solar cells
A solar cell, or photovoltaic cell, is an electrical device that converts the energy of light directly into electricity by the photovoltaic effect, which is a physical and chemical phenomenon.
  • Solar power engineers from Helmholtz-Zentrum Berlin für Materialien und Energie GmbH and École Polytechnique Fédérale de Lausanne have innovatively enhanced the efficiency of solar cells by improving silicon-perovskite interaction.
  • However, these promising techniques need to be scaled up for commercial application.

Engineers focusing on solar power, one team from Helmholtz-Zentrum Berlin für Materialien und Energie GmbH and another from École Polytechnique Fédérale de Lausanne, have developed two distinct methods to enhance the efficacy of solar cells.

They achieved this by facilitating a better collaboration between silicon and perovskite. Their research, tests, and results have been documented and shared in the Science journal.

An analytical piece on the efforts of both teams was also penned by Stefaan De Wolf and Erkan Aydin from the King Abdullah University of Science and Technology and published in the same journal issue.

It’s known from previous studies that the potential efficiency of silicon is capped at 29.4% due to its inability to convert more than a small fraction of sunlight frequency band into electricity.

To navigate this issue, solar engineers have been exploring the use of other materials, in an additional layer, capable of converting different light frequencies into electricity.

Perovskite is one such material. It’s a crystal produced from a blend of titanium and calcium.

While it has shown potential, its usefulness is constrained because it permits certain electrons to be reabsorbed back into the crystal, hence, preventing their use in electricity generation. Both the teams have now addressed this issue, but each through a unique method.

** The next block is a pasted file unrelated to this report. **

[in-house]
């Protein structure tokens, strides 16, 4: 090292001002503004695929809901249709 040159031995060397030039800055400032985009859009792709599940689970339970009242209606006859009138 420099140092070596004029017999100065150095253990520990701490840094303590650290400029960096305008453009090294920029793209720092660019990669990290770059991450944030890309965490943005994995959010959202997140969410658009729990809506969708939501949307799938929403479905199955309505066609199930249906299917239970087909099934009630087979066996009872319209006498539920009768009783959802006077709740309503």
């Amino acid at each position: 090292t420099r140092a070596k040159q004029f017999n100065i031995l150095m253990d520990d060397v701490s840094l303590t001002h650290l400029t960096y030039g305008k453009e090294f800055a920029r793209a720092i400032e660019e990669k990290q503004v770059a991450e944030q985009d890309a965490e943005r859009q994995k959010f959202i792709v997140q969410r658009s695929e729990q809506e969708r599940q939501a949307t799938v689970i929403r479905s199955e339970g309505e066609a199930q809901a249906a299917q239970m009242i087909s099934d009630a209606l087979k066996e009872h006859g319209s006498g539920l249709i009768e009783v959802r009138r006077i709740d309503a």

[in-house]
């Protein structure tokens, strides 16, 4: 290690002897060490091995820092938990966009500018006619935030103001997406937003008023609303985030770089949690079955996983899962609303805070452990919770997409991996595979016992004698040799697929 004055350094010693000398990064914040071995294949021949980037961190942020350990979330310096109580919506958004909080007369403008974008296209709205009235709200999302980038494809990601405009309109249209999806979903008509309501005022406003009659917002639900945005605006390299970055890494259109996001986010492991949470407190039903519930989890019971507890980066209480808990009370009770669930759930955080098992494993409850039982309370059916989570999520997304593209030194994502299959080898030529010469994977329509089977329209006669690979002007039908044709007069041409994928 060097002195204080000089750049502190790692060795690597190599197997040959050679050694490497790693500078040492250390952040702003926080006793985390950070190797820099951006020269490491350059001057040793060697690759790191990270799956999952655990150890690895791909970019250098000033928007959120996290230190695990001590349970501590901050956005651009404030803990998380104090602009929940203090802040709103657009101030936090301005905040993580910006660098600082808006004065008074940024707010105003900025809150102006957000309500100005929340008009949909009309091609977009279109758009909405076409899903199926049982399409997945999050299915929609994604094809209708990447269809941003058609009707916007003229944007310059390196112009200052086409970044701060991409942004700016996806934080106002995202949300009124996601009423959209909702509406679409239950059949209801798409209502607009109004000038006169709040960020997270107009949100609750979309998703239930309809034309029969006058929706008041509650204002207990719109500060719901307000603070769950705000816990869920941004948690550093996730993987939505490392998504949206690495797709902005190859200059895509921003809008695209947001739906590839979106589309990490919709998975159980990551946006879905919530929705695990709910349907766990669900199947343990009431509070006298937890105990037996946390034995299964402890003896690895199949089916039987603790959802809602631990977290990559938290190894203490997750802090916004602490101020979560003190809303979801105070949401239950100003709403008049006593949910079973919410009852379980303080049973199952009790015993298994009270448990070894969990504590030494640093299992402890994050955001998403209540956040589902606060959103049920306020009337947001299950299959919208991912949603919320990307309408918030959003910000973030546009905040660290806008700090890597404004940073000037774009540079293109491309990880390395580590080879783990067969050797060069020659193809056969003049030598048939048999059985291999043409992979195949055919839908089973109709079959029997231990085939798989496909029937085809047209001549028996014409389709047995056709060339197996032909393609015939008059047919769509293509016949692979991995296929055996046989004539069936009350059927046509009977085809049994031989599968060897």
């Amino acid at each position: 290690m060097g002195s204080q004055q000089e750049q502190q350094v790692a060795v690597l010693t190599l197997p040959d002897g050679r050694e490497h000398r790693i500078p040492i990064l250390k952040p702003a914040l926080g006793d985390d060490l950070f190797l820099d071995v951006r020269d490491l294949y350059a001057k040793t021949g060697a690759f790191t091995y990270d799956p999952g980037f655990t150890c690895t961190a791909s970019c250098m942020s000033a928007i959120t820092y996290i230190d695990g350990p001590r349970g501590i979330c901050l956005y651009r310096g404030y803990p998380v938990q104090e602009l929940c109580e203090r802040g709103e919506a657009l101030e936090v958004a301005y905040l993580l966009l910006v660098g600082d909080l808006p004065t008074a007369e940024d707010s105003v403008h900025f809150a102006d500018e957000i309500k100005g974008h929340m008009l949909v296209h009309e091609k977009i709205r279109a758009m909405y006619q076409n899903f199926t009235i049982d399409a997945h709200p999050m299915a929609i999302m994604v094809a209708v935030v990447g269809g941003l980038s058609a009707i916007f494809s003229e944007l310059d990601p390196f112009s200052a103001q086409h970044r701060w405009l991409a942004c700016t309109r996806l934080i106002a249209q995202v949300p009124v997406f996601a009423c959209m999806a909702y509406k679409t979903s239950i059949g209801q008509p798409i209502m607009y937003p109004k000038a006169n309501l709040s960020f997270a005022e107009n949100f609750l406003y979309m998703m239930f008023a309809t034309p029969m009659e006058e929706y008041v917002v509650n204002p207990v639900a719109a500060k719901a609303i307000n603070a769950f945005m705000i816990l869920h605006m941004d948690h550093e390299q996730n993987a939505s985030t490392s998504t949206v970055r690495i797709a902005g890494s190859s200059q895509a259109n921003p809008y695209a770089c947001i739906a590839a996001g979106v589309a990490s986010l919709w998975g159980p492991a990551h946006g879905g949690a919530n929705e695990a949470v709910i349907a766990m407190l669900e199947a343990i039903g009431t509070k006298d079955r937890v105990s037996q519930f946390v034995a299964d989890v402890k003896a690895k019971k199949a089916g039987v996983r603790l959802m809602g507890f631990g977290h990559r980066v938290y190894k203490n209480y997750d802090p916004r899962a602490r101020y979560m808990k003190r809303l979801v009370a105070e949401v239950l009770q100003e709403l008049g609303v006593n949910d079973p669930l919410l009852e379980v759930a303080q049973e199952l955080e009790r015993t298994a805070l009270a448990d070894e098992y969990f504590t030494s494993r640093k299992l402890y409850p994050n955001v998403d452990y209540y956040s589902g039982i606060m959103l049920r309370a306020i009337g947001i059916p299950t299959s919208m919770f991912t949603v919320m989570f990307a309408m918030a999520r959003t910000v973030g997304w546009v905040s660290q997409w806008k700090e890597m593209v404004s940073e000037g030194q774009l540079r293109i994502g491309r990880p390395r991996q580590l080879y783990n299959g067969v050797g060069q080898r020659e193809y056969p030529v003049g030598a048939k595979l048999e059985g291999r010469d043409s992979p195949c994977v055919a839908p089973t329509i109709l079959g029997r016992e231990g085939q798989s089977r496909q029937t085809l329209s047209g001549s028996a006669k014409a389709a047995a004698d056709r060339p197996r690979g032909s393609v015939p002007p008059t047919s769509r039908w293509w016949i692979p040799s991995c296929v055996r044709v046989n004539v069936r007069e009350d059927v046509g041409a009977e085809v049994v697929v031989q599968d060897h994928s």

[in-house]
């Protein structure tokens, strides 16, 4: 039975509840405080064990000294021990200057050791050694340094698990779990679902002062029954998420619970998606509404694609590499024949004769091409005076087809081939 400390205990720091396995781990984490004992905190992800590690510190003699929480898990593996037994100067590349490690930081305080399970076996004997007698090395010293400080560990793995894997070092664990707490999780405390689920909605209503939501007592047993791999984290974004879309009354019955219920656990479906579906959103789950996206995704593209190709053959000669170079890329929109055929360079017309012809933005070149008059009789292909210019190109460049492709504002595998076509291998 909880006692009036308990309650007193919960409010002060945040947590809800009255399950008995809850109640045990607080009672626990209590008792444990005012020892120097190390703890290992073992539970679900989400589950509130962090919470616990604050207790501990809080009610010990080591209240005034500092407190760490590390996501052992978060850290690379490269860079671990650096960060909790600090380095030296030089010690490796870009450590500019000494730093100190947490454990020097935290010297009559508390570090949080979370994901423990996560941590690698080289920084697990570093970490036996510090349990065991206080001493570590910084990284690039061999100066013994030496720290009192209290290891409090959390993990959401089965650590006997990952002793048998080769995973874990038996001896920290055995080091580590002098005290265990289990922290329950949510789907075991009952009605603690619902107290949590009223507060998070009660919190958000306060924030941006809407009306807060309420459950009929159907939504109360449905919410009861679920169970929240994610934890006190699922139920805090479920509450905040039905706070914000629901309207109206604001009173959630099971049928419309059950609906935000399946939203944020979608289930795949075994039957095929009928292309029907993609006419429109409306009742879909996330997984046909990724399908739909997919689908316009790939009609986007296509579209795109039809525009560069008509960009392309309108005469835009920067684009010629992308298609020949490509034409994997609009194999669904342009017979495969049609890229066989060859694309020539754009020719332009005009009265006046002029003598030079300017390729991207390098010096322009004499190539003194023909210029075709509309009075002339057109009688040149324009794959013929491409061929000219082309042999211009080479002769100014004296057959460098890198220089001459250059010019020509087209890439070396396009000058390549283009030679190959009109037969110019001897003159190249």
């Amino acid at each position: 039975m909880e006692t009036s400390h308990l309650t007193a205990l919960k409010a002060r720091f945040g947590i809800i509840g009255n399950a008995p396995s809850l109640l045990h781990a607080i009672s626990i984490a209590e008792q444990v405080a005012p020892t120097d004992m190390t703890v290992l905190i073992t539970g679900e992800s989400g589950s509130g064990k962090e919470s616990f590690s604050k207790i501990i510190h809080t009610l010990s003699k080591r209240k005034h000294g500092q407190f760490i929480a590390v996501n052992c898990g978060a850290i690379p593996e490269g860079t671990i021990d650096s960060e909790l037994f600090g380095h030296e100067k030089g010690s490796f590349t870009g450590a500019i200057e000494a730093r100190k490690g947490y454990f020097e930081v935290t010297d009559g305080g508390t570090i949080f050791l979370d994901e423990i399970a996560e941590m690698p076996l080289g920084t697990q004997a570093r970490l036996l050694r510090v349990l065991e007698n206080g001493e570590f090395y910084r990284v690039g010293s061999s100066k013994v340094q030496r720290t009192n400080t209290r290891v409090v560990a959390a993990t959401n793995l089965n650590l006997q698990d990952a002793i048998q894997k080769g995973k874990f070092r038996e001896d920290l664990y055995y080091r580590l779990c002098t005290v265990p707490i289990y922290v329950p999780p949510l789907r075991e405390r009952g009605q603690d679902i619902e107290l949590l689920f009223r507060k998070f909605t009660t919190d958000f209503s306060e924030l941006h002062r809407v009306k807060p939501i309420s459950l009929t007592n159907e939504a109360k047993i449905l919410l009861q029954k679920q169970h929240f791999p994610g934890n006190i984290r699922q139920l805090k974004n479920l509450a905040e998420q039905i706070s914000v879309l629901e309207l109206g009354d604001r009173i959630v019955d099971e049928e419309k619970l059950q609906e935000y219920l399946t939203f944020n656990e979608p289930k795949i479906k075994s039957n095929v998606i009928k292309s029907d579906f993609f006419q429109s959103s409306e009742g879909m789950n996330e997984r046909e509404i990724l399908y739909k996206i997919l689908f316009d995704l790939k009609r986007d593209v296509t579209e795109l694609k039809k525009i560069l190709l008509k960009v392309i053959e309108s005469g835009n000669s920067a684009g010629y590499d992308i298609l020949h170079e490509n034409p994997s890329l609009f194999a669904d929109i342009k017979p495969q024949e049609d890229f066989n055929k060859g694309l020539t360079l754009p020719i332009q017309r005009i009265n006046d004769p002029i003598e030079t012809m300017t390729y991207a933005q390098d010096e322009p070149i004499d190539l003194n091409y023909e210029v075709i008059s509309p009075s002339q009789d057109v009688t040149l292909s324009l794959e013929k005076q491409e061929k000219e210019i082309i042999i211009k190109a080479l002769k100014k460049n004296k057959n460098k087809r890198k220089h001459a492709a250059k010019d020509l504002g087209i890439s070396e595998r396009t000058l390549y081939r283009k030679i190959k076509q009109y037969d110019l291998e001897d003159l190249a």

In the first strategy, the engineers introduced liquid piperazinium iodide into an already applied layer of perovskite on silicon. Their approach was shown to achieve an efficiency of 32.5% during tests.

For the second method, the team devised a procedure that involved applying precursor chemicals onto a silicon layer and then adding another chemical that triggered a reaction resulting in the creation of a perovskite layer. This produced a coating with fewer defects, thereby reducing the chance for electrons to return to the crystal.

The two-step method demonstrated an efficiency of 31.2% in solar cells.

However, both groups recognize that their methods have been tested on smaller solar cells than those in commercial use. Therefore, a strategy for scaling up these techniques is required before they can be employed in conventional solar-cell applications.

Publication Referenced in the Article:

Xin Yu Chin et al, Interface passivation for 31.25%-efficient perovskite/silicon tandem solar cells, Science (2023). DOI: 10.1126/science.adg0091

Silvia Mariotti et al, Interface engineering for high-performance, triple-halide perovskite–silicon tandem solar cells, Science (2023). DOI: 10.1126/science.adf5872

Stefaan De Wolf et al, Tandems have the power, Science (2023). DOI: 10.1126/science.adi6278

This article has been adapted from source material published by Tech Xplore.

Derick Lila
Derick is a Clark University graduate—and Fulbright alumni with a Master's Degree in Environmental Science, and Policy. He has over a decade of solar industry research, marketing, and content strategy experience.

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